|Waldrip, Heidi -|
|Erich, Susan -|
Submitted to: Biology and Fertility of Soils
Publication Type: Peer Reviewed Journal
Publication Acceptance Date: January 22, 2011
Publication Date: April 10, 2011
Citation: Waldrip, H.M., He, Z., Erich, S. 2011. Effects of poultry manure amendment on soil phosphorus fractions, phosphatase activity, and phosphorus uptake. Biology and Fertility of Soils. 47:407-418. Interpretive Summary: Plants can derive their phosphorus (P) from various sources. Poultry manure (PM) contains a large amount of P, and adding this manure to soil can impact the availability of native soil P to plants. To investigate the effects of PM on soil P availability, we grew ryegrass in greenhouse pots amended with poultry manure. Plants and soils were sampled at 4, 8, and 16 weeks after manure application. We found that P added in manure was generally available for plant uptake, and that adding manure stimulated that availability from soil. Additional research may be needed to verify these observations under field conditions.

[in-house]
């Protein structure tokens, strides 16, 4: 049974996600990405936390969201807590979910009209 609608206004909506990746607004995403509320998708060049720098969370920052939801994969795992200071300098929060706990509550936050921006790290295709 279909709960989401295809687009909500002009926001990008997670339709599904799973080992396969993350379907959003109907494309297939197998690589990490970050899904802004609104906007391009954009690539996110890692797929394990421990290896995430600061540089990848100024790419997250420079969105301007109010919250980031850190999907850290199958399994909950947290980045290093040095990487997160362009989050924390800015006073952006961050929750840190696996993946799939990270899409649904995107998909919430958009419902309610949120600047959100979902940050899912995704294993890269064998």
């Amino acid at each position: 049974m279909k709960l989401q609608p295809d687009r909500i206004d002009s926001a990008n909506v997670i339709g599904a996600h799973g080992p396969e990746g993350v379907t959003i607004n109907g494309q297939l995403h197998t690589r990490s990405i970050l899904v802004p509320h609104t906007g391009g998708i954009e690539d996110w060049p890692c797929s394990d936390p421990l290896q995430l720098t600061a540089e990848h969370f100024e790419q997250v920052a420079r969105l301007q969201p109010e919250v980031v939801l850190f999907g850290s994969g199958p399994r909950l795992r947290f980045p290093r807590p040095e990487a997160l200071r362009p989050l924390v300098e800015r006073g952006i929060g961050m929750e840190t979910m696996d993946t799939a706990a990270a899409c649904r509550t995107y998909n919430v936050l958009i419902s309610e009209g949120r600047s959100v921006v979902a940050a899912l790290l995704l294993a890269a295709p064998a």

Technical Abstract: Poultry manure (PM) contains a large amount of P, and adding this manure to soil can impact the availability of native soil P to plants. To investigate the effects of PM on soil P availability, we grew ryegrass (Lolium perenne) in greenhouse pots amended with poultry manure. Biomass was harvested at 4, 8, and 16 wk following PM application, with soil separated into rhizosphere and bulk fractions. Soil was sequentially extracted by H2O, 0.5 M NaHCO3, 0.1 M NaOH and 1 M HCl, and inorganic P (Pi) and enzymatically hydrolysable organic P (Poe) were quantitated. Root P concentrations were 37% higher and total P uptake 59% higher with PM application. At week 16 there was 30% more labile-Pi in the rhizosphere with PM than in unamended soil. Phosphodiesterase activity increased with PM application. Furthermore, acid phosphomonoesterase, alkaline phosphomonoesterase and phosphodiesterase activities were all higher in the rhizosphere than bulk soil at week 16 with PM, indicating that increased labile-P was due primarily to stimulation of soil phosphatase to mineralize NaOH-Poe. Soil pH increased with PM application and plant growth, and was important in promoting P availability by decreasing sorption of Al- and Fe-associated inorganic and organic phosphates. These results demonstrate that whereas PM application may initially increase NaOH and HCl-Pi, these fractions can be readily changed into labile-P and do not necessarily accumulate as stable or recalcitrant P in soil.